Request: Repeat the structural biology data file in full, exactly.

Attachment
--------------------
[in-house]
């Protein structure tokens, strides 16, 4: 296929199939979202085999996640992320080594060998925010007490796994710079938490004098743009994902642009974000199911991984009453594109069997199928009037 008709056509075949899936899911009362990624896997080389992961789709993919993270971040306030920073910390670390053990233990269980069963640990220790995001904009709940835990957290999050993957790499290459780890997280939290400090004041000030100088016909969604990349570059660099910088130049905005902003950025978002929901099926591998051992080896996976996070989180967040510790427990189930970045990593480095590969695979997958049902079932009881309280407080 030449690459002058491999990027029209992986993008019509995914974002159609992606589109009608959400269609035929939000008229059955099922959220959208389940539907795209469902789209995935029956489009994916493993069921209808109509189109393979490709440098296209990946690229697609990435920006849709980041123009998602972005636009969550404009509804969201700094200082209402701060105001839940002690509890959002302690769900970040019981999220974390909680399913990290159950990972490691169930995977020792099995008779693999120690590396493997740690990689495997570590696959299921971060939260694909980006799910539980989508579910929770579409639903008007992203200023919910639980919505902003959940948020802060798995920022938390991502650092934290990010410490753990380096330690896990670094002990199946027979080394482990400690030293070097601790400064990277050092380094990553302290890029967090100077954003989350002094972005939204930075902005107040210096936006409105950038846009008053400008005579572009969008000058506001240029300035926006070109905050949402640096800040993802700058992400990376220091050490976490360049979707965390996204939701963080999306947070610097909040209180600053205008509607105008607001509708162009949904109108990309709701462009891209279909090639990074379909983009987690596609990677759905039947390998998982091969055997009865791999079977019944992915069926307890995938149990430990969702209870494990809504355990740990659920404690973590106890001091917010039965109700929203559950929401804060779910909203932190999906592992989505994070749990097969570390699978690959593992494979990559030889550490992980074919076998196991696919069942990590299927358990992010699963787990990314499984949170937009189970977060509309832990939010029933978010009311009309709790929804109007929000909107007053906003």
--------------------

[in-house]
């Protein structure tokens, strides 16, 4: 296929199939979202085999996640992320080594060998925010007490796994710079938490004098743009994902642009974000199911991984009453594109069997199928009037 008709056509075949899936899911009362990624896997080389992961789709993919993270971040306030920073910390670390053990233990269980069963640990220790995001904009709940835990957290999050993957790499290459780890997280939290400090004041000030100088016909969604990349570059660099910088130049905005902003950025978002929901099926591998051992080896996976996070989180967040510790427990189930970045990593480095590969695979997958049902079932009881309280407080 030449690459002058491999990027029209992986993008019509995914974002159609992606589109009608959400269609035929939000008229059955099922959220959208389940539907795209469902789209995935029956489009994916493993069921209808109509189109393979490709440098296209990946690229697609990435920006849709980041123009998602972005636009969550404009509804969201700094200082209402701060105001839940002690509890959002302690769900970040019981999220974390909680399913990290159950990972490691169930995977020792099995008779693999120690590396493997740690990689495997570590696959299921971060939260694909980006799910539980989508579910929770579409639903008007992203200023919910639980919505902003959940948020802060798995920022938390991502650092934290990010410490753990380096330690896990670094002990199946027979080394482990400690030293070097601790400064990277050092380094990553302290890029967090100077954003989350002094972005939204930075902005107040210096936006409105950038846009008053400008005579572009969008000058506001240029300035926006070109905050949402640096800040993802700058992400990376220091050490976490360049979707965390996204939701963080999306947070610097909040209180600053205008509607105008607001509708162009949904109108990309709701462009891209279909090639990074379909983009987690596609990677759905039947390998998982091969055997009865791999079977019944992915069926307890995938149990430990969702209870494990809504355990740990659920404690973590106890001091917010039965109700929203559950929401804060779910909203932190999906592992989505994070749990097969570390699978690959593992494979990559030889550490992980074919076998196991696919069942990590299927358990992010699963787990990314499984949170937009189970977060509309832990939010029933978010009311009309709790929804109007929000909107007053906003």